Thoughts on the Whole Experience

Some statistics:

Total miles driven: 5,798.
Average speed (according to Jenny:) 69.2 mph.
Fastest cruise control setting: 95mph, late night in Utah.
Total number of traffic stops: 0.
Average gas mileage: 31.9 mpg.
Hottest temp: 103, somewhere in the middle of Arizona.
Coldest temp: 41, somewhere west of Denver.

Best hotel: Treasure Island, Las Vegas.
Cheapest hotel: Travellodge, Gallup, New Mexico ($46.16)
Worst hotel: Marriott, Oklahoma City.
Most expensive hotel: Marriott, Oklahoma City ($224.73)

Lessons learned:

I am no longer curious to find out what it’s like to be a cross-country trucker. This trip has cured me of any desire to ever excitedly shout the phrase, “Road trip!” ever again. From now on, I’m flying to my destination.

There is far more undeveloped land out there than I thought there was. I think that’s a good thing.

I was surprised at the number of wind farms I saw. They gave me hope.

I’m still trying to figure out if my negative feelings for Arizona are due to the immigration law or if I would have found it as barren and pointless anyway. Maybe a little of both.

There were a few times, especially in Texas and Oklahoma, where I could see a person’s fake smile kick in the moment they heard I was from California or Los Angeles. I was a test to them: can they remain courteous despite their deep desire to hit me? In fact, now that I think about it, I wonder if the secret to Cracker Barrel’s great-tasting pancakes wasn’t a generous helping of mid-western spit.

Teabaggers don’t like to be called Teabaggers, which makes me want to call them Teabaggers all the more. They’re selfish, uneducated and/or stupid, and racist. They have no redeeming qualities and I see no reason to give them any sort of courtesy.

California really is its own microcosm. People joke about it all the time, but it’s true. There is something different about this state and the people who live in it. I’m not sure how to describe it. Any example I can think of has a counterpoint. But I keep coming back to the idea that, somehow, we’re more “relaxed.”

When I set out, I wanted to see America. I wanted to see some towns and some cities I would never plan to visit. I wanted to end up in random places just to see some random places. I did all that. And I found out that I am 45, and I am still capable of learning, but that most of the time, I have a fairly good grasp of how things work, how things are, already. Much of my curiosity has been satisfied, and I will never again feel the need to visit Memphis, or Amarillo, or Richfield. Don’t get me wrong. I’m glad I took this trip, and I’m glad I saw all the places I did, and I’m glad I drove. I needed to know what it was like. I’m saying that in most cases, I don’t feel the need to do it again. But then there’s Washington. I’ll absolutely be going back there. There’s much more to see! And there are some places I missed: The Grand Canyon, Chicago, Yellowstone, Monument Valley, and the whole of New England. I think those are all trips of their own (but next time, I’ll fly!)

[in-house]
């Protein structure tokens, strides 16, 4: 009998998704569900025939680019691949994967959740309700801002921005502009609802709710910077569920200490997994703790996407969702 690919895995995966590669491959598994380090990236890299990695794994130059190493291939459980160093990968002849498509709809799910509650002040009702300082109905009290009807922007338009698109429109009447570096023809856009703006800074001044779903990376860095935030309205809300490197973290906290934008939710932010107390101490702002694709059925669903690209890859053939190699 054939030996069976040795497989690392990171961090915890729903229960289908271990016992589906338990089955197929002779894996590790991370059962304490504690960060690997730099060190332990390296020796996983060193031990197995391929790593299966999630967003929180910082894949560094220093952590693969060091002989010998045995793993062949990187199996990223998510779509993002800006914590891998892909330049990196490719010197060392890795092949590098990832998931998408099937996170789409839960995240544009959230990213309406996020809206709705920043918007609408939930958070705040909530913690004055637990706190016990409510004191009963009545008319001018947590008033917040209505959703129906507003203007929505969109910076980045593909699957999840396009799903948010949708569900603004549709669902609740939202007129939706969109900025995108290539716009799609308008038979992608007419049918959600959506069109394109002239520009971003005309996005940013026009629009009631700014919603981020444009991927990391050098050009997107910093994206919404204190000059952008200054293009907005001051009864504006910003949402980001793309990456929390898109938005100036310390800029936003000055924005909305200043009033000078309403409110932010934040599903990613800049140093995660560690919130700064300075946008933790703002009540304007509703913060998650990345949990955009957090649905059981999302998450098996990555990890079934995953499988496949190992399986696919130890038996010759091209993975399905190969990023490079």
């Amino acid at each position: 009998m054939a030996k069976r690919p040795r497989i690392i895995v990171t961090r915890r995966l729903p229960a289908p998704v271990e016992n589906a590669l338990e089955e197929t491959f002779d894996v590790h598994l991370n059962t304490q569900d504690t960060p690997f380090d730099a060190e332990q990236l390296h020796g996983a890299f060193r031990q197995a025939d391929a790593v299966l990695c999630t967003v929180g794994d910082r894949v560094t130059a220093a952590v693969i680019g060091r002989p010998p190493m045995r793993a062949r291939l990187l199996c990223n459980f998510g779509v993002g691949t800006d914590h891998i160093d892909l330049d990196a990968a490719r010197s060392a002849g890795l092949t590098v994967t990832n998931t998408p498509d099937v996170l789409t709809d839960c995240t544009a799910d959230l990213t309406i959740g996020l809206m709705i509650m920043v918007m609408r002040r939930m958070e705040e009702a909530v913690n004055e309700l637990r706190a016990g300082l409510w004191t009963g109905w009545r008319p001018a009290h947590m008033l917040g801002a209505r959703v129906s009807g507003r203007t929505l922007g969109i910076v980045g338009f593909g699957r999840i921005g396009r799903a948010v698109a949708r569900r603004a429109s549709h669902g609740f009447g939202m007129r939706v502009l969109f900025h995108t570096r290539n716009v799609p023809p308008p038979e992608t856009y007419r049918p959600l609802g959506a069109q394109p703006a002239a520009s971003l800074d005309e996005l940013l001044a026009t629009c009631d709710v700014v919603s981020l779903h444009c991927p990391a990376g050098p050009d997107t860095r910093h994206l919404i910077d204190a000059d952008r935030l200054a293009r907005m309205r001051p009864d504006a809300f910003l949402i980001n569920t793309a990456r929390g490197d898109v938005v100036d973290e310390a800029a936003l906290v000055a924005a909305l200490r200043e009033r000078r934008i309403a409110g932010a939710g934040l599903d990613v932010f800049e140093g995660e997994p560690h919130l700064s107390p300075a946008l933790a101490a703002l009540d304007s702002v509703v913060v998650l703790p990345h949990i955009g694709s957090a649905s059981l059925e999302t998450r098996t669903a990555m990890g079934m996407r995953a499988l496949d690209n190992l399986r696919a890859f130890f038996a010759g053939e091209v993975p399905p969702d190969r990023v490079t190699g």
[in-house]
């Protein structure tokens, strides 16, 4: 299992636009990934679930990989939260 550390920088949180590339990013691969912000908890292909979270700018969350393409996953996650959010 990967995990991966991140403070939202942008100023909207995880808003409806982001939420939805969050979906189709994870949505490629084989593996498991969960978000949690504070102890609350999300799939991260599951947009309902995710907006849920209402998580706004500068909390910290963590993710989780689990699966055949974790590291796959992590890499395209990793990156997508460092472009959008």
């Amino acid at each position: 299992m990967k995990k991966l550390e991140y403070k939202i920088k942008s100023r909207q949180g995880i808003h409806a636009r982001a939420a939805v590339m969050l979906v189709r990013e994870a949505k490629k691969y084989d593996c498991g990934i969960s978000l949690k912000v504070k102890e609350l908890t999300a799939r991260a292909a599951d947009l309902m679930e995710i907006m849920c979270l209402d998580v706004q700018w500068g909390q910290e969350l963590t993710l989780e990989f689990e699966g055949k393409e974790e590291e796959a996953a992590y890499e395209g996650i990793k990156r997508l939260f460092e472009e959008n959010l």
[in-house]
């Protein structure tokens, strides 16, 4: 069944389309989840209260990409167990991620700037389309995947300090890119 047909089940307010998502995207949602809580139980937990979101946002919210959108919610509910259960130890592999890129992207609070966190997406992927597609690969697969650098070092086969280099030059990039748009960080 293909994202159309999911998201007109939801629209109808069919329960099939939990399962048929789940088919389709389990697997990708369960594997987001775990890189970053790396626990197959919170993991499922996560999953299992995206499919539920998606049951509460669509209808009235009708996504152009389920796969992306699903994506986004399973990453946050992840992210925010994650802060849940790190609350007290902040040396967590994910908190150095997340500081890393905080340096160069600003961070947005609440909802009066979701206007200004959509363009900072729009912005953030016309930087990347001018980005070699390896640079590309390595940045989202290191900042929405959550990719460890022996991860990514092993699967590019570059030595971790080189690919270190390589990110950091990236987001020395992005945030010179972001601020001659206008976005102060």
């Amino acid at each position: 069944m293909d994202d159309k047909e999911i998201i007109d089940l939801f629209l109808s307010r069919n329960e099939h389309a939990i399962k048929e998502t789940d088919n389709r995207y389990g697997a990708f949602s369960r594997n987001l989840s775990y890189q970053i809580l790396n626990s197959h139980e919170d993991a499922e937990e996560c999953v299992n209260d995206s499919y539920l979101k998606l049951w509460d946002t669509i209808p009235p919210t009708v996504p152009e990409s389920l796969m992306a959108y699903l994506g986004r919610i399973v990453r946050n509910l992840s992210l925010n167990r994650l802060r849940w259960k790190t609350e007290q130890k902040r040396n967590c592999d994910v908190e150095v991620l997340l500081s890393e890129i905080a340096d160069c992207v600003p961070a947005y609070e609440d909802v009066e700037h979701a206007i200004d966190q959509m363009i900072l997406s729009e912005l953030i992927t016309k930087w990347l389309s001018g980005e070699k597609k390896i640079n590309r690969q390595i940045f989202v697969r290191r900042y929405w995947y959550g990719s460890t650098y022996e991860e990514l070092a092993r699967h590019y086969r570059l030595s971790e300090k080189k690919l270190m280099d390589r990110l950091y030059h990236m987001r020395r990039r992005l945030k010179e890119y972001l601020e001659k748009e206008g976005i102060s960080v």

What’s next? Well, this was actually a very cheap trip. I’m going to have to save up a little for my next vacation. I really want to go back to Europe and wander around there for a month or two with a Eurail Pass.

One Response to Thoughts on the Whole Experience

  1. sugarbloom says:

    Just came across this post again, I just wanted to say that you did a great job narrating your trip and summing it up, very interesting, educational and entertaining. Great job and most of all glad to have you back!

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